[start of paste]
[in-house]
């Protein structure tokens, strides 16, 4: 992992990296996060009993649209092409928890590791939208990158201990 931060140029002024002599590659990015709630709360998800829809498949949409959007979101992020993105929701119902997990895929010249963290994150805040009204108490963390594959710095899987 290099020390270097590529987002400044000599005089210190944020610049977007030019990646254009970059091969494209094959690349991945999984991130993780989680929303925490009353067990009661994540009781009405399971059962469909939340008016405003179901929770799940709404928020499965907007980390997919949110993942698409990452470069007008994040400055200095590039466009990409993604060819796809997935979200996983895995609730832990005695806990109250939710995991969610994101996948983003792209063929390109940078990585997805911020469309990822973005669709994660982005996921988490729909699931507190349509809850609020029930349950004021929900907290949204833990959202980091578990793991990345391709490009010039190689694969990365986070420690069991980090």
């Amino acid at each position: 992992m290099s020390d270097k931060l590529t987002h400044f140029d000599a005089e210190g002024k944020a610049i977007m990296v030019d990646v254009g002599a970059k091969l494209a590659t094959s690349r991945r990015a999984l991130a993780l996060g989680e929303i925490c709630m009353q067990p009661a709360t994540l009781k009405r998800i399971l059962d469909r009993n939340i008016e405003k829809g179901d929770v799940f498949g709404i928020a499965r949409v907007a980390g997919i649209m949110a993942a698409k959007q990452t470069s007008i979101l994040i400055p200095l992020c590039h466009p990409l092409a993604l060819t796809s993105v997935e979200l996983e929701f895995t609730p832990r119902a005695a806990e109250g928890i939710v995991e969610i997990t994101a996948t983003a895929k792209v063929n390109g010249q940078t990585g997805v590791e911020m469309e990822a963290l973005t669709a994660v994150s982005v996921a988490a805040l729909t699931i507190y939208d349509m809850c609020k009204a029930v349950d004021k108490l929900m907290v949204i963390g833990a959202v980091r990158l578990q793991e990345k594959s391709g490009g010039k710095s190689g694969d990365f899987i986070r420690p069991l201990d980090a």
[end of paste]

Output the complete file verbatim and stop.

[in-house]
């Protein structure tokens, strides 16, 4: 992992990296996060009993649209092409928890590791939208990158201990 931060140029002024002599590659990015709630709360998800829809498949949409959007979101992020993105929701119902997990895929010249963290994150805040009204108490963390594959710095899987 290099020390270097590529987002400044000599005089210190944020610049977007030019990646254009970059091969494209094959690349991945999984991130993780989680929303925490009353067990009661994540009781009405399971059962469909939340008016405003179901929770799940709404928020499965907007980390997919949110993942698409990452470069007008994040400055200095590039466009990409993604060819796809997935979200996983895995609730832990005695806990109250939710995991969610994101996948983003792209063929390109940078990585997805911020469309990822973005669709994660982005996921988490729909699931507190349509809850609020029930349950004021929900907290949204833990959202980091578990793991990345391709490009010039190689694969990365986070420690069991980090």
């Amino acid at each position: 992992m290099s020390d270097k931060l590529t987002h400044f140029d000599a005089e210190g002024k944020a610049i977007m990296v030019d990646v254009g002599a970059k091969l494209a590659t094959s690349r991945r990015a999984l991130a993780l996060g989680e929303i925490c709630m009353q067990p009661a709360t994540l009781k009405r998800i399971l059962d469909r009993n939340i008016e405003k829809g179901d929770v799940f498949g709404i928020a499965r949409v907007a980390g997919i649209m949110a993942a698409k959007q990452t470069s007008i979101l994040i400055p200095l992020c590039h466009p990409l092409a993604l060819t796809s993105v997935e979200l996983e929701f895995t609730p832990r119902a005695a806990e109250g928890i939710v995991e969610i997990t994101a996948t983003a895929k792209v063929n390109g010249q940078t990585g997805v590791e911020m469309e990822a963290l973005t669709a994660v994150s982005v996921a988490a805040l729909t699931i507190y939208d349509m809850c609020k009204a029930v349950d004021k108490l929900m907290v949204i963390g833990a959202v980091r990158l578990q793991e990345k594959s391709g490009g010039k710095s190689g694969d990365f899987i986070r420690p069991l201990d980090a």